Forget the cheese & I move on.

Better health, better blood test results, etc. I am healthy as ever.

Watch the videos at www.bitesizevegan.com and you'll see.

Just do it.

All animals should be respected & should have the ability to lead a natural & enjoyable life. This means not eating them, or abusing them in any way.
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#8 Old 07-05-2014, 12:41 PM
 
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It's so easy to transition! I myself am still vegetarian but I buy a lot of vegan products. My best advice is not to get discouraged. If you try something and don't like it, try another brand or something similar. I just purchased tofurkey peppered lunch slices and vegenaise .. Best sandwich I have made since becoming veggie. It took me a few different tries to find vegan meat replacements that didn't taste like cardboard, but every time I am at the grocery store I grab something new along with what I already know I like


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#9 Old 07-06-2014, 08:26 AM
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It gets easier every day.
The longer you're vegan the easier it gets.
The longer you live the more vegan options become available.
It's gets easier.


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#10 Old 07-07-2014, 10:30 AM
 
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I can tell you straight up that becoming vegan was one best decisions I've ever made in my life.

I was very naive as a vegetarian. That's not to say that you are naive, but I certainly was. I turned vegetarian at age six because I understood the very basic notion that meat came from dead animals, and that didn't sit right with me. Still, I always genuinely believed that milk and eggs came from happy chickens and happy cows roaming around in endless fields loving life. I fell for all the "free range" marketing schemes. I was blind.

People used to ask me why I ate eggs if I was vegetarian, likely because they thought that all eggs were fertilised. I explained to them that chickens didn't have to die for us to eat eggs, so it was okay. That's how naive I was. I justified my milk consumption in the same way.

I became vegan after watching a very confronting video about the egg and dairy industry on YouTube. I was eighteen at the time, two years ago. Originally, I had planned to watch it with my boyfriend to try and get him to transition into vegetarianism. The video ended up doing a lot more for me than it did for him. I was absolutely shocked by the content of the video and I cried hysterically. I felt so guilty and ashamed that I had been unknowingly contributing to such horror.

I immediately decided that I had to be vegan. I couldn't look at milk or eggs in the same way ever again. I told my mum about my decision and she was very supportive, which is fantastic, and I'm so thankful for that. I know a lot of young people don't have the same support from their parents.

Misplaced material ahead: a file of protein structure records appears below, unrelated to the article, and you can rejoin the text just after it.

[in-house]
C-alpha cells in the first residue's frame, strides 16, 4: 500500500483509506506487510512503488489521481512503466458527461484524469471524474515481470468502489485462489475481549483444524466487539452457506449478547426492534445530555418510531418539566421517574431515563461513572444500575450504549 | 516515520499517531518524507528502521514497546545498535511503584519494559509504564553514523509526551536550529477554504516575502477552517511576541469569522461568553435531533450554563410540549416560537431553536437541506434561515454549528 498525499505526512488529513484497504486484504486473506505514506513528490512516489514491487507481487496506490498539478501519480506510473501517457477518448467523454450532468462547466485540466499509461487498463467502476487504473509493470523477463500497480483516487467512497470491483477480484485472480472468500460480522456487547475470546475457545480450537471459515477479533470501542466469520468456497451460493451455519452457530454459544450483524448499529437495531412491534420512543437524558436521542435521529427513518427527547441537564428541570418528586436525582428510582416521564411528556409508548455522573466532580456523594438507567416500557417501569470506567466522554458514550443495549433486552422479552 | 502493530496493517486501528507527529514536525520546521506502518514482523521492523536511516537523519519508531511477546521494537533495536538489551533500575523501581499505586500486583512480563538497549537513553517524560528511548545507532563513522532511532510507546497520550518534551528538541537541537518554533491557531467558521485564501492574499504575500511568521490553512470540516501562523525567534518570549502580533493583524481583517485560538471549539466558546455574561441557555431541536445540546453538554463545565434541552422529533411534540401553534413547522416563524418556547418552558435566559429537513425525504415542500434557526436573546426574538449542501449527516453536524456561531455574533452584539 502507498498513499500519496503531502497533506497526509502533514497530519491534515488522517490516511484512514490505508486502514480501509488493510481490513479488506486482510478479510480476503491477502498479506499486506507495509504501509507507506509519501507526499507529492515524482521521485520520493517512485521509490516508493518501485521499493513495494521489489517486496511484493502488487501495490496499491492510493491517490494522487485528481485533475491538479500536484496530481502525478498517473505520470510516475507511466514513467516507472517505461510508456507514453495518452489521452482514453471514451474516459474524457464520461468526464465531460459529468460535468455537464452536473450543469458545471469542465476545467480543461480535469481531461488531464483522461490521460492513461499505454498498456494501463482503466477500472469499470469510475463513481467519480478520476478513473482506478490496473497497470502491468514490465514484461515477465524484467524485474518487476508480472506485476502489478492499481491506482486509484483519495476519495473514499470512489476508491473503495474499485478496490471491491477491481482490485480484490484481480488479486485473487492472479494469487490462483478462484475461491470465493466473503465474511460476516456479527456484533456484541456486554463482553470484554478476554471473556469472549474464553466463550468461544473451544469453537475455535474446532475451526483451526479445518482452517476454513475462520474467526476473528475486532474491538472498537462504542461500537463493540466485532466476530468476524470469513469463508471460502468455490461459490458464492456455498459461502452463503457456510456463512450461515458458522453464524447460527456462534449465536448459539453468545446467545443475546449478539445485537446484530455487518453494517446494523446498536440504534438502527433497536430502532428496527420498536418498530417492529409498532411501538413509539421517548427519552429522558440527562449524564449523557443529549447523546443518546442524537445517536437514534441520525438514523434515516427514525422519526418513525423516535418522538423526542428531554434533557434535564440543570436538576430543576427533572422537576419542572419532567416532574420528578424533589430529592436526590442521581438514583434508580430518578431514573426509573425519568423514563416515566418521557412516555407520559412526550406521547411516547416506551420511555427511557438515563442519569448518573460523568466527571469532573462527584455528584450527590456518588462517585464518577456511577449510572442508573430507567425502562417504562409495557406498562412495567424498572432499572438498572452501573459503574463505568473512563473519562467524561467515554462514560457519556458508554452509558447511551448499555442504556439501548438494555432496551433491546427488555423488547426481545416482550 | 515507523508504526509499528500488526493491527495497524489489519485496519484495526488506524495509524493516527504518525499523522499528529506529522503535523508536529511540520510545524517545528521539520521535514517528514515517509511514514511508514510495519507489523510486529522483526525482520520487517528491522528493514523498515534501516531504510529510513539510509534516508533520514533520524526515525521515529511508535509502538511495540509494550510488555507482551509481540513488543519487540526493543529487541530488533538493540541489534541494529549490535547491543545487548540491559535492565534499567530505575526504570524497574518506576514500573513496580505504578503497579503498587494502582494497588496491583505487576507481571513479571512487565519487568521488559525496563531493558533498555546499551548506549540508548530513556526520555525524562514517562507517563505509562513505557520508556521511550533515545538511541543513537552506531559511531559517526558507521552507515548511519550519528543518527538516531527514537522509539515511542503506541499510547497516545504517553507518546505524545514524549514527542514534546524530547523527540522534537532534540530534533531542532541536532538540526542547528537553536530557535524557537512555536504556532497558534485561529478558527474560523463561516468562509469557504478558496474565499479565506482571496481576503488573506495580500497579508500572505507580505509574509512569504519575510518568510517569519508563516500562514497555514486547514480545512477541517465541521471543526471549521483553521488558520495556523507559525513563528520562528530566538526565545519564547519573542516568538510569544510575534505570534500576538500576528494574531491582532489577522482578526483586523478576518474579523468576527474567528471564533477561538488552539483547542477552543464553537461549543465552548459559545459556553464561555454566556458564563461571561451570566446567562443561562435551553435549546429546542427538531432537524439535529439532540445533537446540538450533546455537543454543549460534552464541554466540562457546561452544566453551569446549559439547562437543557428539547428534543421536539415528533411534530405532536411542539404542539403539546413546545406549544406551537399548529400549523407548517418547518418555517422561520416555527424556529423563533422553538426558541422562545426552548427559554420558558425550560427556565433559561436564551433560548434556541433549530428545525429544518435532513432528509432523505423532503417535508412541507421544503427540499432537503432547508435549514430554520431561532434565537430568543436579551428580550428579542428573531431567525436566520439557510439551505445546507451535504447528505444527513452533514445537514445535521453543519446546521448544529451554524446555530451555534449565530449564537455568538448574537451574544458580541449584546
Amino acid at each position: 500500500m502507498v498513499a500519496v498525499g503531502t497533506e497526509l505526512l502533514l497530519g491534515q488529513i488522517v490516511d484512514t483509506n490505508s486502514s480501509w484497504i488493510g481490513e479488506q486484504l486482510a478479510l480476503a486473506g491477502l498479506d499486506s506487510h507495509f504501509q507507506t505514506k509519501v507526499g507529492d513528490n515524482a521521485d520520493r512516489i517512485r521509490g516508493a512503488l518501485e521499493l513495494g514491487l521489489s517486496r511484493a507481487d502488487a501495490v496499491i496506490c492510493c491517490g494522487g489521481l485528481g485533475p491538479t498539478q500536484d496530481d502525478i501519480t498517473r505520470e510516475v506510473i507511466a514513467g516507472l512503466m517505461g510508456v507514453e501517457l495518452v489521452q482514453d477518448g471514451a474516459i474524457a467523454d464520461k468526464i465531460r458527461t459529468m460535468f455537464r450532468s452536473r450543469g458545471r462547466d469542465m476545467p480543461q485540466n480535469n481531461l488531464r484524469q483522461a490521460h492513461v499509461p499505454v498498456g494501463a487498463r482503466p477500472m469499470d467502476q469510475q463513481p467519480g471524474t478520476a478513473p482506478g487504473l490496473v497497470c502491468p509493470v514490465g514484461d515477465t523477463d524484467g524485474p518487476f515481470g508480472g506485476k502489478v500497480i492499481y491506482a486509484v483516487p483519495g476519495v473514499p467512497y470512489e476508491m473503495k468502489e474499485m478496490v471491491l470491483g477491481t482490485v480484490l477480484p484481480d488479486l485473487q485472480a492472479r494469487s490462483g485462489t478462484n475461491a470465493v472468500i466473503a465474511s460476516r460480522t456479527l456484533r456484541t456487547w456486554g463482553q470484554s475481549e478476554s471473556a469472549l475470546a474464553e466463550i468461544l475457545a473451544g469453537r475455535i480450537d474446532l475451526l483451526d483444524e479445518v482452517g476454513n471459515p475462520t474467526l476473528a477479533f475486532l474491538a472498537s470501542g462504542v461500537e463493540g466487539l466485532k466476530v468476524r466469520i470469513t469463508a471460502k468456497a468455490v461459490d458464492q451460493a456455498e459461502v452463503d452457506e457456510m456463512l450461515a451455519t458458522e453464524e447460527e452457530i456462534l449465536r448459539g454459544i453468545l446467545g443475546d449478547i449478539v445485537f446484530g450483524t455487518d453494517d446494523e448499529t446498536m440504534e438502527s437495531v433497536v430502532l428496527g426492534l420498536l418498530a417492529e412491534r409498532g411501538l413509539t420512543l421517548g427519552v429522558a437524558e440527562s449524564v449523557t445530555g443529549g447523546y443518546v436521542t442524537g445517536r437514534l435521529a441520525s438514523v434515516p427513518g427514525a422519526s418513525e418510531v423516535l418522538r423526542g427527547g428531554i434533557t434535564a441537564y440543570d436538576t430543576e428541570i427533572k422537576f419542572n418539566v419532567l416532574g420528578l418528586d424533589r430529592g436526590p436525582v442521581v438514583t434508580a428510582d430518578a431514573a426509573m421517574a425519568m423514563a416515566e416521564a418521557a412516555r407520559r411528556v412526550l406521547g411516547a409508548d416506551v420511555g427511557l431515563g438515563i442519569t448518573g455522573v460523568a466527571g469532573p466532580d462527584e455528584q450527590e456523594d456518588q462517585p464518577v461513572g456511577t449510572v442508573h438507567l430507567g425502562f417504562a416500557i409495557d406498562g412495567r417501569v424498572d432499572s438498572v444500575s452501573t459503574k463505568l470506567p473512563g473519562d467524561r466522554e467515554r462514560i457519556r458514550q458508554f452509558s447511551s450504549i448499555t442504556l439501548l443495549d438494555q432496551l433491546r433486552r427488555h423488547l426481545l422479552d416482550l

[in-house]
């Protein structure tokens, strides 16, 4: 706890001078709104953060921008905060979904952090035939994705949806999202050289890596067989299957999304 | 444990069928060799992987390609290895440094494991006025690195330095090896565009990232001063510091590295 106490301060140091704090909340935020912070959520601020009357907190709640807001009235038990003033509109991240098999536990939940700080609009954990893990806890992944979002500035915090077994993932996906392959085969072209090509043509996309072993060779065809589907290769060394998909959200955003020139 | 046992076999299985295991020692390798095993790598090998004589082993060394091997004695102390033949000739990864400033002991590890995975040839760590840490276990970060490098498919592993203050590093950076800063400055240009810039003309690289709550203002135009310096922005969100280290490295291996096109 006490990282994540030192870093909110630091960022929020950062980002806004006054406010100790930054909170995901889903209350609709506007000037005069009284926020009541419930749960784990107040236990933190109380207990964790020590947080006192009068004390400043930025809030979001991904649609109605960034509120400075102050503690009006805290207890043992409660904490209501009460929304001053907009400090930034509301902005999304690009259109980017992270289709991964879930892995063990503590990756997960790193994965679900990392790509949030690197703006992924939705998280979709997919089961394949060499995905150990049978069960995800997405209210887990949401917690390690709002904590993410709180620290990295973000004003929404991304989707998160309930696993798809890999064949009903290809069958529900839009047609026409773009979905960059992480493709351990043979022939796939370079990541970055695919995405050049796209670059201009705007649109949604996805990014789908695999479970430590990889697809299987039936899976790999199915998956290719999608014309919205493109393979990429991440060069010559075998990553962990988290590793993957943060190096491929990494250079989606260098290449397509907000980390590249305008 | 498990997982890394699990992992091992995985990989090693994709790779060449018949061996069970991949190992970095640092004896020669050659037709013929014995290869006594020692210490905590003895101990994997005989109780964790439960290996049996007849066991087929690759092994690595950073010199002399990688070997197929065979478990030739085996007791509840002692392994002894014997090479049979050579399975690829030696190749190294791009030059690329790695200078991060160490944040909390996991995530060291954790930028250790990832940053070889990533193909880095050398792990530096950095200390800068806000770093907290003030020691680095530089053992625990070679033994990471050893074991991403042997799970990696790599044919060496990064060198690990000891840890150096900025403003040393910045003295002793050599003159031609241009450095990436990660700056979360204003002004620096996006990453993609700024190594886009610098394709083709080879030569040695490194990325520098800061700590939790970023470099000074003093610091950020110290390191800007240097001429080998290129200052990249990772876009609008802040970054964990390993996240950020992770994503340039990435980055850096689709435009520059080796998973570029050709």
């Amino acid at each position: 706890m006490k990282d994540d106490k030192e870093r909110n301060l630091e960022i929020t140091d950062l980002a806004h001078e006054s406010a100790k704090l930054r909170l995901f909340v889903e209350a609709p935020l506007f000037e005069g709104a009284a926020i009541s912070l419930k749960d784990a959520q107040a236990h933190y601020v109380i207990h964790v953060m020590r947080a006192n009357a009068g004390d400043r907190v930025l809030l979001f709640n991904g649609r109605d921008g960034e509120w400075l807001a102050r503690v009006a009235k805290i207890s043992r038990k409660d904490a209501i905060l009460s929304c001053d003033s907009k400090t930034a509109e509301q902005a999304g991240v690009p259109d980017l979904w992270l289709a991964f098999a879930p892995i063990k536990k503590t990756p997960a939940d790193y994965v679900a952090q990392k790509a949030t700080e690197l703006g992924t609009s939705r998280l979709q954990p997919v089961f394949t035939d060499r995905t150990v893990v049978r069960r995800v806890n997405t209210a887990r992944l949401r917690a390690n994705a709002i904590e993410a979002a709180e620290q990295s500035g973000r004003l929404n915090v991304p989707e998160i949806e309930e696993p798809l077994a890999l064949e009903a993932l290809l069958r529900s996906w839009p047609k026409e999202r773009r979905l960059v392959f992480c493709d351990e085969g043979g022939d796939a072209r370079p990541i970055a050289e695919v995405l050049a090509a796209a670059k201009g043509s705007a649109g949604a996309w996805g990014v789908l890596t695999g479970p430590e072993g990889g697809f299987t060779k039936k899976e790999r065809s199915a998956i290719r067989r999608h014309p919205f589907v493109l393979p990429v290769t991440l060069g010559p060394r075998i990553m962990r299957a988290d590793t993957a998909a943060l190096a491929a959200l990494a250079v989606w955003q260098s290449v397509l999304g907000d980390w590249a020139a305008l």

I used to drink milk and eat cheese daily - I was the kind to rely on cheese to add flavour to every meal and I absolutely loved iced coffee and banana milk. As a vegetarian, I thought vegans were kind of crazy - "how do they live without cheese, flavoured milk, chocolate and ice cream? It must be horrible!" Ha, how wrong I was!

Over the next few months of being vegan, I gained heaps of weight! I absolutely revelled in the huge amount of vegan food that was available to me. I had no idea there were so many alternatives! I began to eat way more than I used to because I loved the food so much. It's like I had opened up this new world of fantastic food that I had never even considered eating before, and it was awesome. I've since lost the weight by taking greater care in what I put into my body, but I still love to indulge in some vegan mac and cheese or a donut on occasion. That's another very positive thing about being vegan - you are forced to be more careful about what you eat. When you're constantly checking labels and nutritional info, you start to realise just how many unwanted additives are in a lot of common foods. I think vegans are also automatically more conscious about their daily vitamin needs, which is very important for anybody, vegan or not.

Dairy products can be addictive, especially cheese, so it's understandable why some people find it hard to phase those foods out. I can tell you now, though, that after two years of being vegan, the smell of milk and cheese is absolutely repulsive to me. It doesn't even smell like food anymore. I no longer have any desire to drink milk or eat cheese. The alternatives are much more appealing now.

Unfortunately, having a vegan philosophy can have some negative effects, especially when it comes to relationships with other people. Alienation can be quite common depending on the sort of people you surround yourself with. Some people will automatically assume that your veganism is an attack on them and their beliefs and will become defensive and angry. I've experienced it myself and it's not nice at all, but it's important to remember that you are doing what is best for your body, your soul, the animals and the environment. Other people just need time to become accustomed to the lifestyle as it generally goes against everything that they have been told their entire lives - that we're supposed to eat meat and there's no other option. This notion has been ingrained into their minds due to years of misinformation and it's hard for them to push through it.